For many years there was a group of resident geese. The powers that be decided they had to go – too many droppings – despite protests. The geese were eliminated and, in my opinion, it was a loss to the town. Now, however, there is a new group of year-round residents. They are fairly tolerant of humans allowing for close viewing and photography.

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canada goose and goslings

A stroll on the beach

I hope you like this one, a wild rose, I think it came out extremely well.

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Rosa spp,

Wild Rose

Often, what is believed to be a wild rose, fluffy pink roses around abandoned home sites, are not wild roses, but the descendants of cultivated roses tough enough to survive without human care. .Roses have been hybridized since Roman times, there are thousands of tough, long-lived hybrids.

True wild roses, the botanical term “species rose,” occur naturally, with no human involvement. There are over 100 species of wild rose, some native to North America, many from the Orient and Europe. All have five petals and almost all of them are pink. A few species are few white or red, a very few may be yellowish.

Two species, Wood’s Rose (Rosa woodsii) and Nootka Rose (R. nutkana) are common to the Northwest, Western Canada, and parts of Alaska. The image above, from a photograph I took, is of one of those two species. Determining which can be very difficult as they are very similar and each appears in a number of varieties.

Wild roses serve as browse for browse for big game, including moose and deer, from spring through fall. Porcupines and beavers also browse the leaves.

Wild rose hips persist on the plant through much of the winter. Many birds and mammals are sustained by these dry fruits when the ground is covered with snow.

Wild roses hips can be eaten raw or cooked, remove the tiny hairs and seeds in the center. They are used in making jelly and jams and can also be dried to make a tea. Dried leaves can also serve as a tea substitute. Flower petals are great in salads adding a light flavor and beautiful color. Native Americans utilized young shoots as a potherb

The dried leaves are used as a tea substitute. Used as a medicinal plant all over the world for thousands of years wild roses are mentioned many old manuscripts and even in the tombs of Egyptian pharaohs. Wild rose hips contain citric acid, flavonoids, fructose, malic acid, sucrose, tannins, vitamins A, B3, C, D, E, and P, calcium, phosphorus, iron, rutine, hesperidin and zinc. Research indicates that wild roses may aid in halting or reversing the growth of cancers. Rose hips are also known to lower saturated fats and triglycerides, helping to control blood pressure. The seed is rich in vitamin E and an oil extracted from the seed is used externally in the treatment of burns, scars and wrinkles. A poultice of the chewed leaves is used in an emergency to allay the pain of bee stings.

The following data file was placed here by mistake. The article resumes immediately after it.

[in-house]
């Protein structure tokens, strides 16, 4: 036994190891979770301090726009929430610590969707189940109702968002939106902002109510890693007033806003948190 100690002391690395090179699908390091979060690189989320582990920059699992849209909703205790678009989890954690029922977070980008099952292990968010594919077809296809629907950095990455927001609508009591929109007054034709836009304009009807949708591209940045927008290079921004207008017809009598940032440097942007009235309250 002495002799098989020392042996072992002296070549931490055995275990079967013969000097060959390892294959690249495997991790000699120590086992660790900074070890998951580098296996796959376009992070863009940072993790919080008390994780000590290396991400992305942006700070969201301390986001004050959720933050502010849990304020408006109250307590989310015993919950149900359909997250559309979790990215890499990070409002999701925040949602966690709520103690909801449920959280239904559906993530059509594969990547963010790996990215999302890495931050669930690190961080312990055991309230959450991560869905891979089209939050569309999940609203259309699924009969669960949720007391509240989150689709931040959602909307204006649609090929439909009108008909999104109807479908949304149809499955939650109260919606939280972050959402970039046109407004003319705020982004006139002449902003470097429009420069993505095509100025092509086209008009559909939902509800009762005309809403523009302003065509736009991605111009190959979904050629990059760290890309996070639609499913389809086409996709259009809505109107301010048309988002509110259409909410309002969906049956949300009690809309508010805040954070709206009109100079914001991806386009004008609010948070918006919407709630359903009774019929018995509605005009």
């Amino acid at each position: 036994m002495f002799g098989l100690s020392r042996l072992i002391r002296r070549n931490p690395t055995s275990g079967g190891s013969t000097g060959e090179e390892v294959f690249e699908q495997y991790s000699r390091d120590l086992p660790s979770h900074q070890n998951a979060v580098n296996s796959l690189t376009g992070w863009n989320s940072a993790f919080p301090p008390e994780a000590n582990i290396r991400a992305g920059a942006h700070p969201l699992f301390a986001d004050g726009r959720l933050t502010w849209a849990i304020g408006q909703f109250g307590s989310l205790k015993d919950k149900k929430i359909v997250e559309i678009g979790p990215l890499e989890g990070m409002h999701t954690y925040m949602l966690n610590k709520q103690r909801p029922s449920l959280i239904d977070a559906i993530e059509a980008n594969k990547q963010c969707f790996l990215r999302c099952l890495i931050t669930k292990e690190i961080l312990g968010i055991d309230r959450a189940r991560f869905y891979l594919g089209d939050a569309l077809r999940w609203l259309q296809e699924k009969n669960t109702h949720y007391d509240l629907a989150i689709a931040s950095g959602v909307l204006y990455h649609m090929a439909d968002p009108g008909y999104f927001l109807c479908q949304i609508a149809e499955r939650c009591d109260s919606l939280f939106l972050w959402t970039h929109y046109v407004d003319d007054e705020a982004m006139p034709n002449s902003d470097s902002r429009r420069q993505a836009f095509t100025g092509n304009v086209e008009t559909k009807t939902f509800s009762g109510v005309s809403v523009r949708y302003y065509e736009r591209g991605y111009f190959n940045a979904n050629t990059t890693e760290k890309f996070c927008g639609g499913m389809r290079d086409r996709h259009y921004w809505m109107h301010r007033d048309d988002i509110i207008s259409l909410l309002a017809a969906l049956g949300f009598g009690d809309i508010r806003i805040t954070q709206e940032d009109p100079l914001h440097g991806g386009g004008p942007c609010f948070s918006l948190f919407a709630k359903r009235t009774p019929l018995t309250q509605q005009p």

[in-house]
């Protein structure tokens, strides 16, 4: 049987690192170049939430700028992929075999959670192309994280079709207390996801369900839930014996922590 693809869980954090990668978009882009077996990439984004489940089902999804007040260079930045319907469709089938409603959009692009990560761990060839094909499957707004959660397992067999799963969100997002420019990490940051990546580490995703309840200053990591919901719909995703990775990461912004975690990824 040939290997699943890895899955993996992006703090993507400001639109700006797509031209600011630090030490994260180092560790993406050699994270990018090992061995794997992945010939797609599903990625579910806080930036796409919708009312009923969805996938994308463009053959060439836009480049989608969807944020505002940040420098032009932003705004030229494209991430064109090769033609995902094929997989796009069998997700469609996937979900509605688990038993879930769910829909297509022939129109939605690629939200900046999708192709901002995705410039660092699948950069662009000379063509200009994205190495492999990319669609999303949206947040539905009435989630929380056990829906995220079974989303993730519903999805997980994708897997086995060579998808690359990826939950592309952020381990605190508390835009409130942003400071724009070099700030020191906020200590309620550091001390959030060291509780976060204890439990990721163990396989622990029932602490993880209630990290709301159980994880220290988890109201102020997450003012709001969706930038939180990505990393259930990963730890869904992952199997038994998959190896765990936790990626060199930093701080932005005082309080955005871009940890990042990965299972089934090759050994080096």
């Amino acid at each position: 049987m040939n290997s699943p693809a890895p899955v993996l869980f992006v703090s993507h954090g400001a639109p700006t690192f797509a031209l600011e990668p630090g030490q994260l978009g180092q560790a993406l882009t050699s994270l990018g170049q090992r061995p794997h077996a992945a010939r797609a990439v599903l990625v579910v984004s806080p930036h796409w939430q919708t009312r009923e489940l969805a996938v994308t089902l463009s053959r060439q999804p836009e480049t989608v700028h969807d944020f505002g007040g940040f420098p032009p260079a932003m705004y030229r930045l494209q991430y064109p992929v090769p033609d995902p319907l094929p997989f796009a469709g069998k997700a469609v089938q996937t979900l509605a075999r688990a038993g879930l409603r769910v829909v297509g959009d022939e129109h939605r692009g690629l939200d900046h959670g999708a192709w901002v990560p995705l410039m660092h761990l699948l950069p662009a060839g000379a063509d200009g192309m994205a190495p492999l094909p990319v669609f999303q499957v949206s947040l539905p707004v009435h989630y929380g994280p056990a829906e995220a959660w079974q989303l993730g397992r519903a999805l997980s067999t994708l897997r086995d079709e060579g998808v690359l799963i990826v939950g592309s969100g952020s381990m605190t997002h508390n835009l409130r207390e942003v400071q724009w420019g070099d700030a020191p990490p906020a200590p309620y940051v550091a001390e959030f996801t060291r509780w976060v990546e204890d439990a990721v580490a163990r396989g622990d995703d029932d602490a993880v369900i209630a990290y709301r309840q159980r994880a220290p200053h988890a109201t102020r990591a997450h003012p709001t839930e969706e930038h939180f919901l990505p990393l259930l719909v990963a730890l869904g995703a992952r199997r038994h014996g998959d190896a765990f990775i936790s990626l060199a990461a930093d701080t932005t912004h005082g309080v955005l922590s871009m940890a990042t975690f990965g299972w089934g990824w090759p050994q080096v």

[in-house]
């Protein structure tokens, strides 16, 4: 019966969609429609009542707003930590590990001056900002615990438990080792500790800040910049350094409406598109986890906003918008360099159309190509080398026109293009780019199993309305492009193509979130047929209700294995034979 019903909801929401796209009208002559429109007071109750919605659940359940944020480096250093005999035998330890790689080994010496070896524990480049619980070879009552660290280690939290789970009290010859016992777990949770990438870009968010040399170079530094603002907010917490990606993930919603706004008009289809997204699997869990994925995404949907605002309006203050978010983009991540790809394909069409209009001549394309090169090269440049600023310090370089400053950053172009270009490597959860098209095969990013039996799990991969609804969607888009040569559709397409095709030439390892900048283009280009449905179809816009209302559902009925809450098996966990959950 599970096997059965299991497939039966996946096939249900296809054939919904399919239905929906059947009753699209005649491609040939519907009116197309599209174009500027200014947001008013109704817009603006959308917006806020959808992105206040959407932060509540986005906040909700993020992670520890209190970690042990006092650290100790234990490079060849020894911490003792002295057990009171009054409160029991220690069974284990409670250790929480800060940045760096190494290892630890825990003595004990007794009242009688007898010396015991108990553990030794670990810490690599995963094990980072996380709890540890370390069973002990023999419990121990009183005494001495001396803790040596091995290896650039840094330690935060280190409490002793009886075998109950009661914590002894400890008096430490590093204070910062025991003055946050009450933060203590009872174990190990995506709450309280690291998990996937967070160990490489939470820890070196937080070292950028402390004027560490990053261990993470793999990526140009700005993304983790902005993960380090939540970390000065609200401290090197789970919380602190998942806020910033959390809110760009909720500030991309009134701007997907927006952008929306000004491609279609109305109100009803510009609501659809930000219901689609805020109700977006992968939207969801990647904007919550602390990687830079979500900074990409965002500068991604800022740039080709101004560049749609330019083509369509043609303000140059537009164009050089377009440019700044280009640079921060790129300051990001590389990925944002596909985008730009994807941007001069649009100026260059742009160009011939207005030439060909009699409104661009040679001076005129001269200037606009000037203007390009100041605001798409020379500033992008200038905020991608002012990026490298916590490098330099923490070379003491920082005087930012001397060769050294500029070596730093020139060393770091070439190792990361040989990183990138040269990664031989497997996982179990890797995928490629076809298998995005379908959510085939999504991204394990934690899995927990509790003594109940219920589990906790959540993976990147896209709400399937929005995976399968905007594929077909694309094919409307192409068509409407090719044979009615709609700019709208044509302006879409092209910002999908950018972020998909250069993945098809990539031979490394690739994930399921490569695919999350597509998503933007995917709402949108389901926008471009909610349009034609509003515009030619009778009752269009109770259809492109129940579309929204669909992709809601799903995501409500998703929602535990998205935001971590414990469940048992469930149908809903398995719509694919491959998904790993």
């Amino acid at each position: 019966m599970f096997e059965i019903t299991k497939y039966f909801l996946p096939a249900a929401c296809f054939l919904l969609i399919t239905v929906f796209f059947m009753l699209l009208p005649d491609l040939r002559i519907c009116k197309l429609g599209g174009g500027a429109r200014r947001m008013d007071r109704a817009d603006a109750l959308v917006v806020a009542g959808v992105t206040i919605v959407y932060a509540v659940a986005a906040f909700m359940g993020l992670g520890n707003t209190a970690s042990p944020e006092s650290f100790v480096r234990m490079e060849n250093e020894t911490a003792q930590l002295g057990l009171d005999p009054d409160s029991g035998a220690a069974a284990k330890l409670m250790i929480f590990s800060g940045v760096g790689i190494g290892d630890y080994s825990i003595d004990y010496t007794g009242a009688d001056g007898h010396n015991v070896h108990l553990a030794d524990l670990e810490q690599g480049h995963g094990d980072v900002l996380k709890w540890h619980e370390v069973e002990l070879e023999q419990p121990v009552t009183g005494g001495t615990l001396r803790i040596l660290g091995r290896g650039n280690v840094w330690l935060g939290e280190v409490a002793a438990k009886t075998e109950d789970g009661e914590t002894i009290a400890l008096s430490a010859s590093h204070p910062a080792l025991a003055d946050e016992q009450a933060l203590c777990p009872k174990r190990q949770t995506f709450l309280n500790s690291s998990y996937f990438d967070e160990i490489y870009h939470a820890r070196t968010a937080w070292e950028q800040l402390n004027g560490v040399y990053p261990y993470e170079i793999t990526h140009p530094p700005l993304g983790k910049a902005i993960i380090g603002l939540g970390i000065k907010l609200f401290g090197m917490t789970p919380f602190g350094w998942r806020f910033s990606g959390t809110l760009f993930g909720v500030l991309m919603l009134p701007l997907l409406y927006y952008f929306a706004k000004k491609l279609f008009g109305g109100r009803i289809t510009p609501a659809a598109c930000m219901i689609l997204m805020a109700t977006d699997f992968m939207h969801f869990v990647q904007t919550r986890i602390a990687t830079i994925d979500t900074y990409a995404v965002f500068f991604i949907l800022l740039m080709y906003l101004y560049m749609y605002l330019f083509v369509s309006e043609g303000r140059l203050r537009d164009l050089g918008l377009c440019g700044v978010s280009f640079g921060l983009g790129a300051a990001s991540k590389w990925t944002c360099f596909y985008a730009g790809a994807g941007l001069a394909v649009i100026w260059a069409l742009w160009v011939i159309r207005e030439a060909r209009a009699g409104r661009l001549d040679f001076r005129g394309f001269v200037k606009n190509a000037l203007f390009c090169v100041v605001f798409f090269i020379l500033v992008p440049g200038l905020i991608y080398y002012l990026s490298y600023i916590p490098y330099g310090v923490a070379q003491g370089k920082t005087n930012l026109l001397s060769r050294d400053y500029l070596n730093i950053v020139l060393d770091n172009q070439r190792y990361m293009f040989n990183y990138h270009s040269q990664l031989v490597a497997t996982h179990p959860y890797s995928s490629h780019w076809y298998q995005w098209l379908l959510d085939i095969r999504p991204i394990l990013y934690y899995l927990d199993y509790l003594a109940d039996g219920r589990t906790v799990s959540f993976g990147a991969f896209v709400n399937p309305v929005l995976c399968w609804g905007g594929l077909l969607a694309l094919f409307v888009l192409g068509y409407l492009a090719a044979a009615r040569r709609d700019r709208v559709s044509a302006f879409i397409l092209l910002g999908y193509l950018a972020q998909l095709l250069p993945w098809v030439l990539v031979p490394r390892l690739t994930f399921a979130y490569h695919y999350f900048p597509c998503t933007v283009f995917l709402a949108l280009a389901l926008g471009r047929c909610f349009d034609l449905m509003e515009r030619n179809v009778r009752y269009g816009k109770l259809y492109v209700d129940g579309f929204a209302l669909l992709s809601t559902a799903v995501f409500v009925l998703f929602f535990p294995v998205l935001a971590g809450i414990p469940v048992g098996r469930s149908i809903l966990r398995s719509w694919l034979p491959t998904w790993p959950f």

Europeans utilized hips as a source of Vitamins A and C. Rose hip powder was used as a flavoring in soups and for making syrup. . The leaves were steeped for tea, petals were eaten raw, in salads, candied, or made into syrup. The inner bark was smoked like tobacco, and dried petals were stored for perfume.

If you have ever eaten a rose hip you may have noticed that it may taste somewhat apple like. The interior of a rose hip, and the seeds, may also remind you of an apple. That is not an accident. The Rosaceae (The rose family) includes not only roses, but also the genus Prunus (plums, cherries, peaches, apricots and almonds), as well as raspberries and strawberries.

Continuing with this summer’s botanical series here’s a very tasty wild fruit that you have probably never heard of though species grow in Alaska, the Lower 48 and parts of Canada. I can attest that the Saskatoon makes for great pies and syrup. They can be added to cereal or muffins, dried as “raisins,” or just eaten fresh.

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amelanchier alnifolia